OOIDA supports reducing redundancy, asks that savings go to driver training programs

By Mark Schremmer, Land Line associate editor | Friday, August 31, 2018

The Owner-Operator Independent Drivers Association submitted formal comments earlier this week regarding FMCSA’s proposal to make it easier for drivers to upgrade a Class B commercial driver’s license to a Class A CDL.

While OOIDA agrees with the agency’s efforts to reduce redundancy in the certification process, the Association wants the proposal to eliminate a loophole that would allow some Class B drivers to upgrade without ever taking the courses included in the new entry-level driver training regulations.

FMCSA’s notice of proposed rulemaking, which published in the Federal Register on June 29, would reduce the training time and costs for Class B drivers to receive an upgrade.

Under the proposed rule, eight theory instructional units (Handling and Documenting Cargo, Environmental Compliance Issues, Post-Crash Procedures, External Communications, Whistleblower/Coercion, Trip Planning, Drugs/Alcohol, and Medical Requirements) would no longer be required for Class B CDL holders who are upgrading to a Class A CDL. However, the units would remain a requirement for an individual who is attempting to obtain a Class A CDL and does not already hold a Class B CDL. Beginning on Feb. 7, 2020, those training classes will already be required in order to obtain a Class B CDL.

Drivers who obtain a Class B CDL before Feb. 7, 2020 would be able to upgrade to a Class A without ever taking these courses if this becomes a rule. 

“OOIDA favors the elimination of these duplicative requirements beginning on Feb. 7, 2020, and believes the cost savings from the rulemaking should be reinvested into entry-level driver training programs, specifically behind-the-wheel instruction,” OOIDA wrote in its comments submitted on Aug. 28. “However, commercial drivers with a Class B CDL prior to Feb. 7, 2020, should not be exempt from the training requirements discussed in this rulemaking. FMCSA should not arbitrarily exempt drivers from critical training based on the timeframe in which they obtained their CDL.”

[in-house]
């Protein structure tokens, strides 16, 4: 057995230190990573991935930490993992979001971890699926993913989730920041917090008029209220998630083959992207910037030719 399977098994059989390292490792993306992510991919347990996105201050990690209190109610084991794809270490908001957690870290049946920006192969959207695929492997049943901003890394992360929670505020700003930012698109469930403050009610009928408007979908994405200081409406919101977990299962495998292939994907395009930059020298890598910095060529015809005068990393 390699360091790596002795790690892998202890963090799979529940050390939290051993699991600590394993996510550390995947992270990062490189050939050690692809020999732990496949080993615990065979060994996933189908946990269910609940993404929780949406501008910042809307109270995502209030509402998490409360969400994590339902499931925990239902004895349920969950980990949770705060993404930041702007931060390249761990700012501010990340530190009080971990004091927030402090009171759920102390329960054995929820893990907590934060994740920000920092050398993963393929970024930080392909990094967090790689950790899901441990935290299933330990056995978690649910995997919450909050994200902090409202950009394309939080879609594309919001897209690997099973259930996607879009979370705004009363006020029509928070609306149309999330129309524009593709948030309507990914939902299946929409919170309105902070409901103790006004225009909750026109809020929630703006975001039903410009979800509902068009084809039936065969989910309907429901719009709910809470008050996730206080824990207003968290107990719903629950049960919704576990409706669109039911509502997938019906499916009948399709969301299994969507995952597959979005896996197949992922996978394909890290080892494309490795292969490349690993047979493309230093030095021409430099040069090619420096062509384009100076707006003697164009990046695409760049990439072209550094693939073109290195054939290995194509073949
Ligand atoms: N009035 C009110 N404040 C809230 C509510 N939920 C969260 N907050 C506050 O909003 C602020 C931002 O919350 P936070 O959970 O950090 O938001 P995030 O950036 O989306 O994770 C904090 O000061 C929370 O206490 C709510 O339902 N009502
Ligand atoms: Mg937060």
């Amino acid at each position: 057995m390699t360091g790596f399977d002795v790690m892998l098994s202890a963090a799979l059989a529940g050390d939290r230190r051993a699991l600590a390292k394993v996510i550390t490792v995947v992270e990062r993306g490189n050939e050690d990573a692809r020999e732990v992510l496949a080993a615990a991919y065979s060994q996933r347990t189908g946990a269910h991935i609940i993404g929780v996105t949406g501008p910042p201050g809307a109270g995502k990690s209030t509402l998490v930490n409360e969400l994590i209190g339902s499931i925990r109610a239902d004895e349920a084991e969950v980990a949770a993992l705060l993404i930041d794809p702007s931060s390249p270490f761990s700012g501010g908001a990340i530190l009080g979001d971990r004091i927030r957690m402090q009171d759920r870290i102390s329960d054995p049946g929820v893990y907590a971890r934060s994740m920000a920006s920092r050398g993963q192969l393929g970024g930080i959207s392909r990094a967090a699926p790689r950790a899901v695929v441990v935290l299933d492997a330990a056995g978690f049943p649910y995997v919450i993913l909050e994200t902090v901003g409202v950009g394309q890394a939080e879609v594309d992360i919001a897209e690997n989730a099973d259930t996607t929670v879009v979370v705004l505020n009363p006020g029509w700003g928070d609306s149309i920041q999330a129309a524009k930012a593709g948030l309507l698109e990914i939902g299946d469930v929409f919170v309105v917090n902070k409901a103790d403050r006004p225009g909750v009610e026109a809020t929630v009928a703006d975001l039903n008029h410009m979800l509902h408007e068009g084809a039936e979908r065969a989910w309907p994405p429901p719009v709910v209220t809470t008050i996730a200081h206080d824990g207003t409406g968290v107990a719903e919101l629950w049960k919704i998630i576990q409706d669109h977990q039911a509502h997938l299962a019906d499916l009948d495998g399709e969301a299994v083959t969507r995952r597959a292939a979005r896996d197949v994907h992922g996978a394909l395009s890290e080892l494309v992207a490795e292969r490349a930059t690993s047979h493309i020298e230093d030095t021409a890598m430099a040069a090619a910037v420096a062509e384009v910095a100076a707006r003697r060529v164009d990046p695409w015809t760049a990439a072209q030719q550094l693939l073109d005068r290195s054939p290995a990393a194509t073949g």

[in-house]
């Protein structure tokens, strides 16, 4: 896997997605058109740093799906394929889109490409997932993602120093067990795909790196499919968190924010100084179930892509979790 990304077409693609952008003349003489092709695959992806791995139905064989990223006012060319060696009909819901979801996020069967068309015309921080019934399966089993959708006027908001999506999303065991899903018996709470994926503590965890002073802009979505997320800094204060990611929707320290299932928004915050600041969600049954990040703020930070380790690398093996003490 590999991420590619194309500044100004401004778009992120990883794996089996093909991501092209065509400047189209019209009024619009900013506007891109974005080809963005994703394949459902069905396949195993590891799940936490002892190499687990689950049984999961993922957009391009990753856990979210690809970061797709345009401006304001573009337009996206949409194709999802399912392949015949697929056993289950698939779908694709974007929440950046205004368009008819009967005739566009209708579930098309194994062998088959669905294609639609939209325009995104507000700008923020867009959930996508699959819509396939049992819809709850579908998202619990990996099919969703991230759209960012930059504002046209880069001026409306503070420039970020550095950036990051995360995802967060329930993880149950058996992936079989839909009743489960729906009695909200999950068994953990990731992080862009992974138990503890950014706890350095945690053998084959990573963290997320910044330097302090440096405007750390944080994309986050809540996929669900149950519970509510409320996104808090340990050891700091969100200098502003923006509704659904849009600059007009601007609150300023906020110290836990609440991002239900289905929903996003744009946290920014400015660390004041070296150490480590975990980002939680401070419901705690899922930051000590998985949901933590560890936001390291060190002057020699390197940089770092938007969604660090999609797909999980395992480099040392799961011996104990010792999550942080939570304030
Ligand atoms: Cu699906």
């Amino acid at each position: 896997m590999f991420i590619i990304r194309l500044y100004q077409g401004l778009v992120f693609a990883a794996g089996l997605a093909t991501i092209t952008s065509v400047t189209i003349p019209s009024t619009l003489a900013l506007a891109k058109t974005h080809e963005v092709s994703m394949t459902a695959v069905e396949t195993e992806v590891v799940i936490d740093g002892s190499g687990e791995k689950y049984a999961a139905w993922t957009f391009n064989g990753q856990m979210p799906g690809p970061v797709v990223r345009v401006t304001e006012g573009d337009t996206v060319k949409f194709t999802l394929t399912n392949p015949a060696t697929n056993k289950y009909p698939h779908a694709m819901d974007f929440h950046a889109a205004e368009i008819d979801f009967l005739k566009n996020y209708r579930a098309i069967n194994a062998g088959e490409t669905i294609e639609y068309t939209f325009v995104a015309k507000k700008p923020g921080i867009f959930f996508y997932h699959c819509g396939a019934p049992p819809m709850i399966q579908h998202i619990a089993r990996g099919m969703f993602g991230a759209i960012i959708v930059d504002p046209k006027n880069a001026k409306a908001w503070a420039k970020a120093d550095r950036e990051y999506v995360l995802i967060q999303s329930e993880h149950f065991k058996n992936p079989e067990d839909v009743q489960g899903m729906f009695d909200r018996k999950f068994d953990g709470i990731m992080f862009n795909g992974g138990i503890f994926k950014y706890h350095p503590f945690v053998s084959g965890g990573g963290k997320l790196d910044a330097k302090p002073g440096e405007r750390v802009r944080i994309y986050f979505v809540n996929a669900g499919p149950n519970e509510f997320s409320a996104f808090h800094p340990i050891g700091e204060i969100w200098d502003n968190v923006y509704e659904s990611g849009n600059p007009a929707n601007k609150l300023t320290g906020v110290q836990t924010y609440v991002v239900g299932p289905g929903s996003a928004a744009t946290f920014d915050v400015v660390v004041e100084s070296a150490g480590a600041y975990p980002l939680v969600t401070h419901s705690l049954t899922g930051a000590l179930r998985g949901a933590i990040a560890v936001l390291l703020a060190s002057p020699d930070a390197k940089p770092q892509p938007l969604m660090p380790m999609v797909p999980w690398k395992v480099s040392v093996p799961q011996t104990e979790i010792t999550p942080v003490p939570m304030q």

FMCSA said it believes Class B holders who were able to forego the courses would still have enough experience in order to be worthy of an upgrade.

“FMCSA presumes that these Class B holders seeking to upgrade to a Class A CDL would already have varying levels of commercial motor vehicle driving experience and pre-CDL training, and thus knowledge of the commercial motor carrier industry,” the Agency wrote. “Accordingly, FMCSA does not consider Class B CDL holders in this category to be novice commercial motor vehicle drivers.”

According to the FMCSA, an annual average of 11,340 driver-trainees would be affected by the proposed rule as each would experience a reduction of 27 hours in time spent completing their theory instruction. The agency estimates that driver-trainers would realize an annual cost-savings of $17.1 million, while motor carriers would receive an annual cost savings of $1.04 million.

FMCSA’s entry-level driver training rule, which does not include a minimum number of behind-the-wheel driving hours, was published in 2016 and has a compliance date of Feb. 7, 2020.

OOIDA continues to push for improvements in driver training, including behind-the-wheel training. As part of the negotiated rulemaking to form the driver training rule, FMCSA formed a committee of 26 industry stakeholders. Twenty-four of the 26 members of the negotiated rulemaking committee agreed that 30 hours of behind-the-wheel training should be required. However, the FMCSA opted for a proficiency-based approach and did not include any behind-the-wheel hours requirements in the rule.

“OOIDA has long advocated for entry-level driver training standards, because well-trained drivers are safer drivers,” the Association wrote. “Over the years, OOIDA has consistently provided feedback and guidance to FMCSA as the agency has proposed entry-level driver training regulations. OOIDA remains supportive of at least the minimum behind-the-wheel requirements that were encouraged throughout the rulemaking process. OOIDA is hopeful that the estimated 10-year cost savings of $182 million recovered from this proposal can be reallocated toward other entry-level driver training programs.”

 

 

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